UK: INFLUENTIAL PLAYER IS HUMBLE FAN.

UK: INFLUENTIAL PLAYER IS HUMBLE FAN. - BP chairman Sir David Simon has been a lifelong football enthusiast and avid Arsenal fan since 1947. He joined sports writer Brian Glanville at a Gunners v Man City match to reminisce and share his views on the gam

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Last Updated: 31 Aug 2010

BP chairman Sir David Simon has been a lifelong football enthusiast and avid Arsenal fan since 1947. He joined sports writer Brian Glanville at a Gunners v Man City match to reminisce and share his views on the game.

'The issue is,' says Sir David Simon, as we sit in the Arsenal press box, watching the Gunners take Manchester City apart on a cold March evening, 'do you feel better or worse on a Saturday when you know the result? If it has an effect on you, you still have a bad case of romantic love for the team.'

The chairman of BP clearly retains such an emotion for Arsenal, a team he has supported since 1947, when his French father, once an amateur goalkeeper with Lille, took him to Highbury for the first time.

Nearly 50 years on, Simon's joy in the match is itself a joy to behold.

His comments on the action are perceptive and knowledgeable, the analogies he draws between football and business intriguing. He only watches Arsenal occasionally now, but that, he says, is because he plays golf on Saturday afternoons.

So many memories of Arsenal - of Ronnie Rooke, the centre-forward who looked as if he'd been hewn from rock. Picked up by Arsenal for a song as a 35-year-old at Fulham (to save them from relegation), he scored 33 goals during 1947/8 season, when they won the championship. 'A net bulger!' is how Simon describes him. 'He was very exciting when you were a lad. Then he went to Palace and I could follow him at Crystal Palace' - the Simon family had moved to south London.

On the field below us, Simon praises a rejuvenated David Platt and, as a lover of Dutch football, meditates on the enigma of Dennis Bergkamp. This he is well qualified to do. In the '70s, he worked in Holland, played football for a veterans' team called The Black Devils, and watched the glorious Total Football Ajax team, inspired by Johan Cruyff. 'They were a great side to watch.'

Bergkamp, an heir to Cruyff, was brought through at Ajax. 'For a Dutchman, he looks very sensitive,' says Simon. 'It's a terrible thing to say. Cruyff was a sensitive man, but he was also very able to take the rough and tumble.

Bergkamp isn't a quitter, but he doesn't like the rough and tumble.'

Simon compares the challenges which face the recently merged arms of BP and Mobil with those that confront English teams in European competition.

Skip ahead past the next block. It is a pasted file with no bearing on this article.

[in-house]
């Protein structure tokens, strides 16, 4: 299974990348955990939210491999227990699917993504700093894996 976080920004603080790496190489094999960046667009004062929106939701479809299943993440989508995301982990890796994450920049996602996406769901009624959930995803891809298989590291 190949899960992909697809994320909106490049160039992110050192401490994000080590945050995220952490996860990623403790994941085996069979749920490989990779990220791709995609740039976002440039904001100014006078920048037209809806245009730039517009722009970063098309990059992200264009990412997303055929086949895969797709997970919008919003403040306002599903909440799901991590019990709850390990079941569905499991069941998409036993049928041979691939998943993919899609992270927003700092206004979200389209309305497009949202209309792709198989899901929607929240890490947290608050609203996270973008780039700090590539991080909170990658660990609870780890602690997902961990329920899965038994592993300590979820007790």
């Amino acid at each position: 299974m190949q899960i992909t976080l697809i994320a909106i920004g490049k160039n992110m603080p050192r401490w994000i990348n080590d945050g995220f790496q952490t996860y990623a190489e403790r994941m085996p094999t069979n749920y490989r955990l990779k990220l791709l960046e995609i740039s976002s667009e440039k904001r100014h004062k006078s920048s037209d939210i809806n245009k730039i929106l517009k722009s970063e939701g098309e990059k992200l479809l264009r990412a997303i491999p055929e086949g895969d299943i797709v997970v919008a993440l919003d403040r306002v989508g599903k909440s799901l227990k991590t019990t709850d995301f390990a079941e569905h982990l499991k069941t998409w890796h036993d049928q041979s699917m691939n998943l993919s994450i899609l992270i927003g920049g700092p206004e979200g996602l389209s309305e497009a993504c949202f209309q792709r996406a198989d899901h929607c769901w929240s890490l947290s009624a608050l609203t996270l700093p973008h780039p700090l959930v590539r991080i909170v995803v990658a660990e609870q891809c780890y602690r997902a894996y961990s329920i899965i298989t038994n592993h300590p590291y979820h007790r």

'You're always having to put up with this routine about this being the finest league in the world. It's just that when you go into Europe, you find you don't get the results,' he says.

'The same issues apply,' he adds. 'You can compete really well in your own market, but when you go out into the world in the oil industry, are you really going to be able to compete in a different Europe? You keep asking yourself, are they going to be rising up to a different challenge? These comparisons with football are interesting of course - but they're certainly not absolute.'

Simon likes to draw comparisons in terms of teamwork too. 'I'm always interested to see which people are influential in a team, why a team plays better with some individuals.

I'm always trying to understand what makes a football team work, just as I do with a team at the office. You're always trying to work out which is the best mixture - and it's never the six or eight most able people.'

He talks nostalgically of Arsenal's Double Team of 1970-71, which won both cup and championship, and especially of its captain, the Scottish international centre-half, Frank McLintock, now a radio commentator and agent. 'He was a wonderful organiser of the side, a motivator, a great player, very economical,' he says.

There is nostalgia too for the days he spent at Highbury, standing beneath the famous clock at the south end, with his two sons, both Old Cholmeleians who are keen football players still. 'There were four postmen who always stood in front of us and played cards during the game. I remember one of them looking up and saying of George Graham (then a player), "Graham, you're lousy! Show us your magic ... disappear!"' Despite the low opinion others had of George Graham, Simon himself was 'a great Graham fan'.

Once the game's over, we go off to attend the press conference. The Daily Mail reporter remorselessly grills assistant manager Stewart Houston over which player Arsenal manager Bruce Rioch has absented himself from the game to watch. Houston departs in a huff. 'It sounds like an analysts' meeting,' says Simon. 'What is the price of oil?' "We don't know."

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